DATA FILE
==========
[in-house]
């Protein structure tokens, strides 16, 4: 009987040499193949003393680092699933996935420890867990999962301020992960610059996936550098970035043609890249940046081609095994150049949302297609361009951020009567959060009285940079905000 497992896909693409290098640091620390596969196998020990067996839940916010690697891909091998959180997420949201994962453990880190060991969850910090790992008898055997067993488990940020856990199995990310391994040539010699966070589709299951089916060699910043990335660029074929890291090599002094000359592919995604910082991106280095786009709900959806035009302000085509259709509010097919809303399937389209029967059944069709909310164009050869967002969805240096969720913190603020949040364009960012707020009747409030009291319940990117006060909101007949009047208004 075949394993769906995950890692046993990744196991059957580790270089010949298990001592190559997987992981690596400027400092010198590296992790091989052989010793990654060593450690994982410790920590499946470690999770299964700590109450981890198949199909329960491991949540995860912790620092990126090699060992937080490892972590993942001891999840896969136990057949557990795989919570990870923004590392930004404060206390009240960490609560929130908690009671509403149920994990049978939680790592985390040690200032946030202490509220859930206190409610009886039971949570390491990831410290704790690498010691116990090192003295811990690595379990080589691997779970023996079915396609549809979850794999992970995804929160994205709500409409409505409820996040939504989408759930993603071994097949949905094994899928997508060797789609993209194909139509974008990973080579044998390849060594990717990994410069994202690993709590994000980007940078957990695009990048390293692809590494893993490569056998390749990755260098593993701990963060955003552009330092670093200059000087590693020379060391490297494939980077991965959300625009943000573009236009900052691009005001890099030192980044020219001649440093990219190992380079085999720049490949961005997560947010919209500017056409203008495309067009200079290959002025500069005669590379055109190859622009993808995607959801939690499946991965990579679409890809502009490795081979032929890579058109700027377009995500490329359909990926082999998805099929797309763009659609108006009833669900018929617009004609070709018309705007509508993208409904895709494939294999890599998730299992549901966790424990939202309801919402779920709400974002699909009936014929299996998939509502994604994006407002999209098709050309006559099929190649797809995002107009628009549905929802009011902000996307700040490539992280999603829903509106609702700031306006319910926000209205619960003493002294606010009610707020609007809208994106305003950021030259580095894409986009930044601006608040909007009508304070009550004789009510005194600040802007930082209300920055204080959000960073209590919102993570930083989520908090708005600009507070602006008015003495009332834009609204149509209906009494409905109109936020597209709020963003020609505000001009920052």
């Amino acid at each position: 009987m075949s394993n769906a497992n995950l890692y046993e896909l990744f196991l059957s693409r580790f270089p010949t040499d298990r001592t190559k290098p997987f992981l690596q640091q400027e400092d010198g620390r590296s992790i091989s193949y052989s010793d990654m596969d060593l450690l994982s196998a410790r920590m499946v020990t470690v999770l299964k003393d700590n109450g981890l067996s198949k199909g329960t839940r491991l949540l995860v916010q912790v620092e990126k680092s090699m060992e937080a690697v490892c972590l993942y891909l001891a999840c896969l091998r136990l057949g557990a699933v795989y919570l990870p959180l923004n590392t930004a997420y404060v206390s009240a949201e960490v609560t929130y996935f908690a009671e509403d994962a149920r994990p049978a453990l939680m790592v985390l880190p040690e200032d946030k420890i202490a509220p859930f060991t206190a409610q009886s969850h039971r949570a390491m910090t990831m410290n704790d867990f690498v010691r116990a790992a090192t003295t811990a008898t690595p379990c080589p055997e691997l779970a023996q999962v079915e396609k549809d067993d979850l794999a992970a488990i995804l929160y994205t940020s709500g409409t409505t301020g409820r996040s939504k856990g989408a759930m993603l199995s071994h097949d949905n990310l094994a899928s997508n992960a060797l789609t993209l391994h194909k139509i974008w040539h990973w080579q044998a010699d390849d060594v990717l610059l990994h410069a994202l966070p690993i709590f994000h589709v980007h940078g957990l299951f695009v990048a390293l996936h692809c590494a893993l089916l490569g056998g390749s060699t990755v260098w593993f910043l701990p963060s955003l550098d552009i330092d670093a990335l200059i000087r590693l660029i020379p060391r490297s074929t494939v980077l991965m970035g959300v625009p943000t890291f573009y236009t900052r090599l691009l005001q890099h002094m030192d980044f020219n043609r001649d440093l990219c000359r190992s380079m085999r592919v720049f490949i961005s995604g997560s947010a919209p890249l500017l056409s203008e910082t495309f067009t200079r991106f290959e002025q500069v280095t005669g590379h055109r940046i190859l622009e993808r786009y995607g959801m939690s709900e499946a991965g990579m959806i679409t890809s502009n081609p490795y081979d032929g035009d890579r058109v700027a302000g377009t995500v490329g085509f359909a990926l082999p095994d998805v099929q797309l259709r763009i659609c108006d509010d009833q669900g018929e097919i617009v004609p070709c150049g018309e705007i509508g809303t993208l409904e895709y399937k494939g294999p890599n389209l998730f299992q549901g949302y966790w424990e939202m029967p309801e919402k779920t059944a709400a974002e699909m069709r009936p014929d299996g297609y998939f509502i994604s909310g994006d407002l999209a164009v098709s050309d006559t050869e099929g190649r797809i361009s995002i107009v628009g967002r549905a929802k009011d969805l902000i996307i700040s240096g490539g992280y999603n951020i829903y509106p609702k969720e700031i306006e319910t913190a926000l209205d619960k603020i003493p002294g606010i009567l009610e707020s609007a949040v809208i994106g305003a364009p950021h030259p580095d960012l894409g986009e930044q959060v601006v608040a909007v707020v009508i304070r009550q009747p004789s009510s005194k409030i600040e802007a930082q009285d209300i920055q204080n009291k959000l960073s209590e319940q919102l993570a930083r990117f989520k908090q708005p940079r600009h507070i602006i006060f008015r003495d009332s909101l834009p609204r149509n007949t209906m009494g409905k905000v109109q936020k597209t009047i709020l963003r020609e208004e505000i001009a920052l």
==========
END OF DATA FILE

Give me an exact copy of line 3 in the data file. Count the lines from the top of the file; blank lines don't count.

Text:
């Amino acid at each position: 009987m075949s394993n769906a497992n995950l890692y046993e896909l990744f196991l059957s693409r580790f270089p010949t040499d298990r001592t190559k290098p997987f992981l690596q640091q400027e400092d010198g620390r590296s992790i091989s193949y052989s010793d990654m596969d060593l450690l994982s196998a410790r920590m499946v020990t470690v999770l299964k003393d700590n109450g981890l067996s198949k199909g329960t839940r491991l949540l995860v916010q912790v620092e990126k680092s090699m060992e937080a690697v490892c972590l993942y891909l001891a999840c896969l091998r136990l057949g557990a699933v795989y919570l990870p959180l923004n590392t930004a997420y404060v206390s009240a949201e960490v609560t929130y996935f908690a009671e509403d994962a149920r994990p049978a453990l939680m790592v985390l880190p040690e200032d946030k420890i202490a509220p859930f060991t206190a409610q009886s969850h039971r949570a390491m910090t990831m410290n704790d867990f690498v010691r116990a790992a090192t003295t811990a008898t690595p379990c080589p055997e691997l779970a023996q999962v079915e396609k549809d067993d979850l794999a992970a488990i995804l929160y994205t940020s709500g409409t409505t301020g409820r996040s939504k856990g989408a759930m993603l199995s071994h097949d949905n990310l094994a899928s997508n992960a060797l789609t993209l391994h194909k139509i974008w040539h990973w080579q044998a010699d390849d060594v990717l610059l990994h410069a994202l966070p690993i709590f994000h589709v980007h940078g957990l299951f695009v990048a390293l996936h692809c590494a893993l089916l490569g056998g390749s060699t990755v260098w593993f910043l701990p963060s955003l550098d552009i330092d670093a990335l200059i000087r590693l660029i020379p060391r490297s074929t494939v980077l991965m970035g959300v625009p943000t890291f573009y236009t900052r090599l691009l005001q890099h002094m030192d980044f020219n043609r001649d440093l990219c000359r190992s380079m085999r592919v720049f490949i961005s995604g997560s947010a919209p890249l500017l056409s203008e910082t495309f067009t200079r991106f290959e002025q500069v280095t005669g590379h055109r940046i190859l622009e993808r786009y995607g959801m939690s709900e499946a991965g990579m959806i679409t890809s502009n081609p490795y081979d032929g035009d890579r058109v700027a302000g377009t995500v490329g085509f359909a990926l082999p095994d998805v099929q797309l259709r763009i659609c108006d509010d009833q669900g018929e097919i617009v004609p070709c150049g018309e705007i509508g809303t993208l409904e895709y399937k494939g294999p890599n389209l998730f299992q549901g949302y966790w424990e939202m029967p309801e919402k779920t059944a709400a974002e699909m069709r009936p014929d299996g297609y998939f509502i994604s909310g994006d407002l999209a164009v098709s050309d006559t050869e099929g190649r797809i361009s995002i107009v628009g967002r549905a929802k009011d969805l902000i996307i700040s240096g490539g992280y999603n951020i829903y509106p609702k969720e700031i306006e319910t913190a926000l209205d619960k603020i003493p002294g606010i009567l009610e707020s609007a949040v809208i994106g305003a364009p950021h030259p580095d960012l894409g986009e930044q959060v601006v608040a909007v707020v009508i304070r009550q009747p004789s009510s005194k409030i600040e802007a930082q009285d209300i920055q204080n009291k959000l960073s209590e319940q919102l993570a930083r990117f989520k908090q708005p940079r600009h507070i602006i006060f008015r003495d009332s909101l834009p609204r149509n007949t209906m009494g409905k905000v109109q936020k597209t009047i709020l963003r020609e208004e505000i001009a920052l």